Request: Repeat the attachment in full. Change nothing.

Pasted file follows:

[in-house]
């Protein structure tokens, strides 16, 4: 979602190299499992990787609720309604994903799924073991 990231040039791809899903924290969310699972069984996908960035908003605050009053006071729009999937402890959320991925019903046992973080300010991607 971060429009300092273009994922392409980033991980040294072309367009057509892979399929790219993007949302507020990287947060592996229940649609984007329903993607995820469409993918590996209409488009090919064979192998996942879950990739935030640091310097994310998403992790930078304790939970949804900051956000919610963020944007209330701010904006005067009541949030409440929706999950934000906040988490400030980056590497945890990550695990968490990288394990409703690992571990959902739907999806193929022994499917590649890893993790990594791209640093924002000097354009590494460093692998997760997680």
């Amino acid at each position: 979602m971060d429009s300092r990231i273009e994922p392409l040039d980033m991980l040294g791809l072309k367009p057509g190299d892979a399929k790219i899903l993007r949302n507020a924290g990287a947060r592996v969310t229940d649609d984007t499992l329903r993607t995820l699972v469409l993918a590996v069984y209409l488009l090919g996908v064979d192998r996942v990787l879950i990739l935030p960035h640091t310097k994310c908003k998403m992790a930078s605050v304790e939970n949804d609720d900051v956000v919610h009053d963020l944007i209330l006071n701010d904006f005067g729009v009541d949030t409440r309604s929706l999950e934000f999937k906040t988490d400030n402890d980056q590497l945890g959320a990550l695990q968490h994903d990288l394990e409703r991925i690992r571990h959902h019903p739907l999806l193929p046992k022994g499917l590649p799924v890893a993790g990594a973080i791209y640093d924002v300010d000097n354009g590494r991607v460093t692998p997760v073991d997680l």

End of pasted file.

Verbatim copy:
[in-house]
């Protein structure tokens, strides 16, 4: 979602190299499992990787609720309604994903799924073991 990231040039791809899903924290969310699972069984996908960035908003605050009053006071729009999937402890959320991925019903046992973080300010991607 971060429009300092273009994922392409980033991980040294072309367009057509892979399929790219993007949302507020990287947060592996229940649609984007329903993607995820469409993918590996209409488009090919064979192998996942879950990739935030640091310097994310998403992790930078304790939970949804900051956000919610963020944007209330701010904006005067009541949030409440929706999950934000906040988490400030980056590497945890990550695990968490990288394990409703690992571990959902739907999806193929022994499917590649890893993790990594791209640093924002000097354009590494460093692998997760997680």
């Amino acid at each position: 979602m971060d429009s300092r990231i273009e994922p392409l040039d980033m991980l040294g791809l072309k367009p057509g190299d892979a399929k790219i899903l993007r949302n507020a924290g990287a947060r592996v969310t229940d649609d984007t499992l329903r993607t995820l699972v469409l993918a590996v069984y209409l488009l090919g996908v064979d192998r996942v990787l879950i990739l935030p960035h640091t310097k994310c908003k998403m992790a930078s605050v304790e939970n949804d609720d900051v956000v919610h009053d963020l944007i209330l006071n701010d904006f005067g729009v009541d949030t409440r309604s929706l999950e934000f999937k906040t988490d400030n402890d980056q590497l945890g959320a990550l695990q968490h994903d990288l394990e409703r991925i690992r571990h959902h019903p739907l999806l193929p046992k022994g499917l590649p799924v890893a993790g990594a973080i791209y640093d924002v300010d000097n354009g590494r991607v460093t692998p997760v073991d997680l």